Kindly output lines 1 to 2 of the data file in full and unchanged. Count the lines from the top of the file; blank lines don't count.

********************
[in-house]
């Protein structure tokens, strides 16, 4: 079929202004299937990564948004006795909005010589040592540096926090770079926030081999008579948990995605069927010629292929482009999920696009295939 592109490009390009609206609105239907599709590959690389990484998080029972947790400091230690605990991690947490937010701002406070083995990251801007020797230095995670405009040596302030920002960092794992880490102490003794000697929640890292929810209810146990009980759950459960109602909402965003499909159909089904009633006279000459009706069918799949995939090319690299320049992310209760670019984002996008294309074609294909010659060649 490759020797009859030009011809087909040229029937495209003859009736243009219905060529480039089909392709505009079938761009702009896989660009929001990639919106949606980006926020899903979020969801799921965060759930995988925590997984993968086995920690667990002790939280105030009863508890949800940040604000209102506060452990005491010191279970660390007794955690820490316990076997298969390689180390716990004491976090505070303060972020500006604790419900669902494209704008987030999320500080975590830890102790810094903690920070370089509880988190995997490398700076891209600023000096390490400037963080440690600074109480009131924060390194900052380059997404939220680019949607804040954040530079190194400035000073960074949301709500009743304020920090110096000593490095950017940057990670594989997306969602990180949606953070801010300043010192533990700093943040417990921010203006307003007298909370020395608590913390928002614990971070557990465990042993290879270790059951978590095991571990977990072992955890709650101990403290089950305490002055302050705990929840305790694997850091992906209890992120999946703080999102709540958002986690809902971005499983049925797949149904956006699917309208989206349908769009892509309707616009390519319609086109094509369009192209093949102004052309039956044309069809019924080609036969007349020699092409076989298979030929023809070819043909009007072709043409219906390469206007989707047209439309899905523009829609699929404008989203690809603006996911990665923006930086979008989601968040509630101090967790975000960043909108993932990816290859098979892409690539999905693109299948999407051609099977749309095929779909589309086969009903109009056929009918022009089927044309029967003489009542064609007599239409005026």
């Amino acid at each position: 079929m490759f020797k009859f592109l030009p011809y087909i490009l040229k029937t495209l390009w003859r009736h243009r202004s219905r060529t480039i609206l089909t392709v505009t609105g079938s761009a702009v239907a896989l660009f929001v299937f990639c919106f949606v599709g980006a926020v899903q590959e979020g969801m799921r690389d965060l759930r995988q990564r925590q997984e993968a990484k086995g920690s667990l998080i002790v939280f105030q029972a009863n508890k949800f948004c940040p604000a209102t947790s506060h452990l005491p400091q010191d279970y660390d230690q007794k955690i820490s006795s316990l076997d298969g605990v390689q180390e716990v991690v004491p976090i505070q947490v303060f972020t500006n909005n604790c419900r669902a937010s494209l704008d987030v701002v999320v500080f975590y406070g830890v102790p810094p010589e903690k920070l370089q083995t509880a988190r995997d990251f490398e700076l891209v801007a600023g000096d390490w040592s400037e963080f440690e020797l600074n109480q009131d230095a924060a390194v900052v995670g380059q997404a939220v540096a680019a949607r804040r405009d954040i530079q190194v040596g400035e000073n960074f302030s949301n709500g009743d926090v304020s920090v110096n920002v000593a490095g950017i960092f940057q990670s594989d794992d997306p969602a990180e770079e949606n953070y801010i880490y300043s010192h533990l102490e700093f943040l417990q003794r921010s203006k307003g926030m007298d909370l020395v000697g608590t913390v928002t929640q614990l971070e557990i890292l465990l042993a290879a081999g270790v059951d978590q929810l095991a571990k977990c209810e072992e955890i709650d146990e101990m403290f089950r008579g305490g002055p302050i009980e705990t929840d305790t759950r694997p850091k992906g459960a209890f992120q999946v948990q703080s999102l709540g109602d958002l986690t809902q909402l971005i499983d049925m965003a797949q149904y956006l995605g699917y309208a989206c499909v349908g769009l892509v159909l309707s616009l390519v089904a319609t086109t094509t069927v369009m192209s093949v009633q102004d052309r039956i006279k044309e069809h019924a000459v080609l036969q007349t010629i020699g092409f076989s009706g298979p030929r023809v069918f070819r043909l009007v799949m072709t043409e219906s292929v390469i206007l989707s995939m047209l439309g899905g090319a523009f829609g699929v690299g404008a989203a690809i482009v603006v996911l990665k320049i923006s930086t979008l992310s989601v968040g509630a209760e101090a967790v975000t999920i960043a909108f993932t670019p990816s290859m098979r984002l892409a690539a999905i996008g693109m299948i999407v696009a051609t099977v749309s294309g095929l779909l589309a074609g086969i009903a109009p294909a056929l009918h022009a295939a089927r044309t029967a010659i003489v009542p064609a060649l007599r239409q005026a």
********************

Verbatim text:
[in-house]
């Protein structure tokens, strides 16, 4: 079929202004299937990564948004006795909005010589040592540096926090770079926030081999008579948990995605069927010629292929482009999920696009295939 592109490009390009609206609105239907599709590959690389990484998080029972947790400091230690605990991690947490937010701002406070083995990251801007020797230095995670405009040596302030920002960092794992880490102490003794000697929640890292929810209810146990009980759950459960109602909402965003499909159909089904009633006279000459009706069918799949995939090319690299320049992310209760670019984002996008294309074609294909010659060649 490759020797009859030009011809087909040229029937495209003859009736243009219905060529480039089909392709505009079938761009702009896989660009929001990639919106949606980006926020899903979020969801799921965060759930995988925590997984993968086995920690667990002790939280105030009863508890949800940040604000209102506060452990005491010191279970660390007794955690820490316990076997298969390689180390716990004491976090505070303060972020500006604790419900669902494209704008987030999320500080975590830890102790810094903690920070370089509880988190995997490398700076891209600023000096390490400037963080440690600074109480009131924060390194900052380059997404939220680019949607804040954040530079190194400035000073960074949301709500009743304020920090110096000593490095950017940057990670594989997306969602990180949606953070801010300043010192533990700093943040417990921010203006307003007298909370020395608590913390928002614990971070557990465990042993290879270790059951978590095991571990977990072992955890709650101990403290089950305490002055302050705990929840305790694997850091992906209890992120999946703080999102709540958002986690809902971005499983049925797949149904956006699917309208989206349908769009892509309707616009390519319609086109094509369009192209093949102004052309039956044309069809019924080609036969007349020699092409076989298979030929023809070819043909009007072709043409219906390469206007989707047209439309899905523009829609699929404008989203690809603006996911990665923006930086979008989601968040509630101090967790975000960043909108993932990816290859098979892409690539999905693109299948999407051609099977749309095929779909589309086969009903109009056929009918022009089927044309029967003489009542064609007599239409005026």